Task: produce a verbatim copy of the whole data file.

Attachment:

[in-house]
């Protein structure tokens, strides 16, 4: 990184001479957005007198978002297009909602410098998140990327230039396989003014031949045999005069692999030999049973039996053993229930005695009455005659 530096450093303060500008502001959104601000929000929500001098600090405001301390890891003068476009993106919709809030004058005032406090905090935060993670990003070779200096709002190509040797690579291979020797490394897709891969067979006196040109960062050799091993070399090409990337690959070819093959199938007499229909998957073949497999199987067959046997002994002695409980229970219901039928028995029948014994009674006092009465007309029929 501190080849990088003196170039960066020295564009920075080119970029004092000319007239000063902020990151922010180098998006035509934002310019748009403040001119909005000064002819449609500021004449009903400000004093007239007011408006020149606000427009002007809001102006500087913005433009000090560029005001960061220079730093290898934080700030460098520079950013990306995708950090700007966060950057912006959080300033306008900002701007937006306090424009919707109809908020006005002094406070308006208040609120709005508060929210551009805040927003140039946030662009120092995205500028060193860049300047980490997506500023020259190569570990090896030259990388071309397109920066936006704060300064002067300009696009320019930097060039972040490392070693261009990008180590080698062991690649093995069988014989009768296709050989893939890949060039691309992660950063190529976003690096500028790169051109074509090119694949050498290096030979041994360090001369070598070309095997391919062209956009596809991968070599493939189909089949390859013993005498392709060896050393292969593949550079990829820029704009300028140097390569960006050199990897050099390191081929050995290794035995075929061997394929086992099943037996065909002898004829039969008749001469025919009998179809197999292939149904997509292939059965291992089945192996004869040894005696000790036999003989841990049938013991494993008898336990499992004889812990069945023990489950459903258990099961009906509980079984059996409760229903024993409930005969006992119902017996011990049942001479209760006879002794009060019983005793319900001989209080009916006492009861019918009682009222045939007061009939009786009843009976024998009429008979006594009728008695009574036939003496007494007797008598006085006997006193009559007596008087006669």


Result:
[in-house]
């Protein structure tokens, strides 16, 4: 990184001479957005007198978002297009909602410098998140990327230039396989003014031949045999005069692999030999049973039996053993229930005695009455005659 530096450093303060500008502001959104601000929000929500001098600090405001301390890891003068476009993106919709809030004058005032406090905090935060993670990003070779200096709002190509040797690579291979020797490394897709891969067979006196040109960062050799091993070399090409990337690959070819093959199938007499229909998957073949497999199987067959046997002994002695409980229970219901039928028995029948014994009674006092009465007309029929 501190080849990088003196170039960066020295564009920075080119970029004092000319007239000063902020990151922010180098998006035509934002310019748009403040001119909005000064002819449609500021004449009903400000004093007239007011408006020149606000427009002007809001102006500087913005433009000090560029005001960061220079730093290898934080700030460098520079950013990306995708950090700007966060950057912006959080300033306008900002701007937006306090424009919707109809908020006005002094406070308006208040609120709005508060929210551009805040927003140039946030662009120092995205500028060193860049300047980490997506500023020259190569570990090896030259990388071309397109920066936006704060300064002067300009696009320019930097060039972040490392070693261009990008180590080698062991690649093995069988014989009768296709050989893939890949060039691309992660950063190529976003690096500028790169051109074509090119694949050498290096030979041994360090001369070598070309095997391919062209956009596809991968070599493939189909089949390859013993005498392709060896050393292969593949550079990829820029704009300028140097390569960006050199990897050099390191081929050995290794035995075929061997394929086992099943037996065909002898004829039969008749001469025919009998179809197999292939149904997509292939059965291992089945192996004869040894005696000790036999003989841990049938013991494993008898336990499992004889812990069945023990489950459903258990099961009906509980079984059996409760229903024993409930005969006992119902017996011990049942001479209760006879002794009060019983005793319900001989209080009916006492009861019918009682009222045939007061009939009786009843009976024998009429008979006594009728008695009574036939003496007494007797008598006085006997006193009559007596008087006669």